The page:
Former U.S. president Barack Obama, who has maintained a low public profile since leaving office, entered the midterm election battle Friday with a simple message: “You need to vote because our democracy depends on it.”
“A glance at recent headlines should tell you that this moment really is different. The stakes really are higher. The consequences of any of us sitting on the sidelines are more dire,” Obama told students at the University of Illinois-Urbana Champaign, where he accepted an ethics in government award.
In keeping with tradition, Obama has been reluctant to publicly comment on his successor, U.S. President Donald Trump, despite the fact Trump was a frequent critic of Obama.
The former president said the current state of Washington politics “did not start with Donald Trump. He is a symptom, not the cause. He’s just capitalizing on resentments that politicians have been fanning for years. A fear and anger that’s rooted in our past but is also born out of the enormous upheavals that have taken place in your brief lifetimes.”
Obama implored the students “to show up” at the polls in November, noting that only one in five young eligible voters cast ballots in the 2016 presidential election.
“This whole project of self-government only works if everybody’s doing their part. Don’t tell me your vote doesn’t matter,” he declared.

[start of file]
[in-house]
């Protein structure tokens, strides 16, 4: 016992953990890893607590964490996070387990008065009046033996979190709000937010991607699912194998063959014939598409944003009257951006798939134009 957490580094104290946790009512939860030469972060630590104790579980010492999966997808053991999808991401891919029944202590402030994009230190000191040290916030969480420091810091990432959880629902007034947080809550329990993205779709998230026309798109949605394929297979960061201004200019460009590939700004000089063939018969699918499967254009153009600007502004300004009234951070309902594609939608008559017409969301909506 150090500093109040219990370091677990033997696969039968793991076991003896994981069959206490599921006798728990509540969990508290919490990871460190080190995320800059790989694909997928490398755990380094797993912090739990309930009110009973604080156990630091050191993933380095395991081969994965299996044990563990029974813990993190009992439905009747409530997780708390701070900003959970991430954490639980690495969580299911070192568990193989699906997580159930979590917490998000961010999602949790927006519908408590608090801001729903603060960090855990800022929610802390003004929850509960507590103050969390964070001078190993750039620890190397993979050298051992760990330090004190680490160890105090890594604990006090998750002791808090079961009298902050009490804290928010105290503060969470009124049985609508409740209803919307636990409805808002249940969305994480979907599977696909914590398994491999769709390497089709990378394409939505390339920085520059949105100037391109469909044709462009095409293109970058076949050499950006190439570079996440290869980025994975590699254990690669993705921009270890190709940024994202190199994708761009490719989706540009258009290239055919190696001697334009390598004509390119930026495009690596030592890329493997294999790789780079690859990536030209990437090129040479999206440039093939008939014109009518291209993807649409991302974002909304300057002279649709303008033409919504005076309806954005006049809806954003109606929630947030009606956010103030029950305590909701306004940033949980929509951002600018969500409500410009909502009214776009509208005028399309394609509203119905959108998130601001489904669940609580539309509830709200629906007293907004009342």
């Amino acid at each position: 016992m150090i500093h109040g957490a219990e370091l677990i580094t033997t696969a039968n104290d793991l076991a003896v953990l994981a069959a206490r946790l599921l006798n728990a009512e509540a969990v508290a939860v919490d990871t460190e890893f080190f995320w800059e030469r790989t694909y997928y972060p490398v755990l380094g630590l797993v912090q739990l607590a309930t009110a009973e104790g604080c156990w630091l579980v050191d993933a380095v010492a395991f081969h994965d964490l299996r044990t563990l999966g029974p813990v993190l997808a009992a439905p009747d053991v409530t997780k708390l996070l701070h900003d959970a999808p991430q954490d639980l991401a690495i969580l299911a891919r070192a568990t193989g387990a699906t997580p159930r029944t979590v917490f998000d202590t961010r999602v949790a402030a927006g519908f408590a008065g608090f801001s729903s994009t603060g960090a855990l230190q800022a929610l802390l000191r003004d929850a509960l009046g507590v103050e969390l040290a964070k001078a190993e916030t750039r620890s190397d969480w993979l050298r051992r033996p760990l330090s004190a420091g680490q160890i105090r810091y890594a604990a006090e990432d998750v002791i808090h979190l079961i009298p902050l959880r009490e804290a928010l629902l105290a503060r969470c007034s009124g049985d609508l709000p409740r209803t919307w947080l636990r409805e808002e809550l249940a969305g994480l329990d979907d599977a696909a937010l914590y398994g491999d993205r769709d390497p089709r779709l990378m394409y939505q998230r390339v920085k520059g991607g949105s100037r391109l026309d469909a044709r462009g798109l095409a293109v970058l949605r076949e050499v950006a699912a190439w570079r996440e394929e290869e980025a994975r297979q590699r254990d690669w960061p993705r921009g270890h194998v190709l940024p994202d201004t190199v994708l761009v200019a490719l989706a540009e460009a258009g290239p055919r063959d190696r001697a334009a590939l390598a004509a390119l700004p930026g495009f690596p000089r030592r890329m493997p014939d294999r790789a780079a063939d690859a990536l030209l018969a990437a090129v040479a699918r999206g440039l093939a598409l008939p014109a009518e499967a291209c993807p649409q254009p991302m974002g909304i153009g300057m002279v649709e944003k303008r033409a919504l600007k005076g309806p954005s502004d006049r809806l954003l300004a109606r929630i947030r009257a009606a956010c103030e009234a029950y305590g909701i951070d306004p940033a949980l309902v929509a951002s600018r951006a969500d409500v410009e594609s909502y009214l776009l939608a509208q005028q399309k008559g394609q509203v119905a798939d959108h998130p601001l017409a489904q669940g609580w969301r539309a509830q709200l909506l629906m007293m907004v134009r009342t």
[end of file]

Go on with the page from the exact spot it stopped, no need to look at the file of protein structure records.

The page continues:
Obama’s appearance at the central Illinois university campus was the first of several campaign events in the coming weeks at which he will urge Democratic voters to cast ballots in November’s midterm elections to take control of Congress from Donald Trump’s Republican Party.
The former president also will attend a Southern California event for seven Democratic candidates for the House of Representatives in Republican-controlled districts that supported Democratic presidential nominee Hillary Clinton over Trump two years ago.
Obama will campaign in Ohio next week for Democratic gubernatorial candidate Richard Cordray, a former Obama administration official.
He will return to Illinois later this month and then appear in Pennsylvania, a key state that Democrats hope will help deliver the 23 seats needed to regain control of the House and stop the advancement of Trump’s agenda.
The Democratic and Republican parties have traditionally experienced sharp declines in voter turnout in non-presidential elections. But the November 6 election is widely perceived as a referendum on Trump, who regularly touts his accomplishments such as tax cuts and deregulation. However, a widening investigation into Russia’s interference in the 2016 election that Trump won and more frequent questions about his fitness for office have cast a pall over his presidency.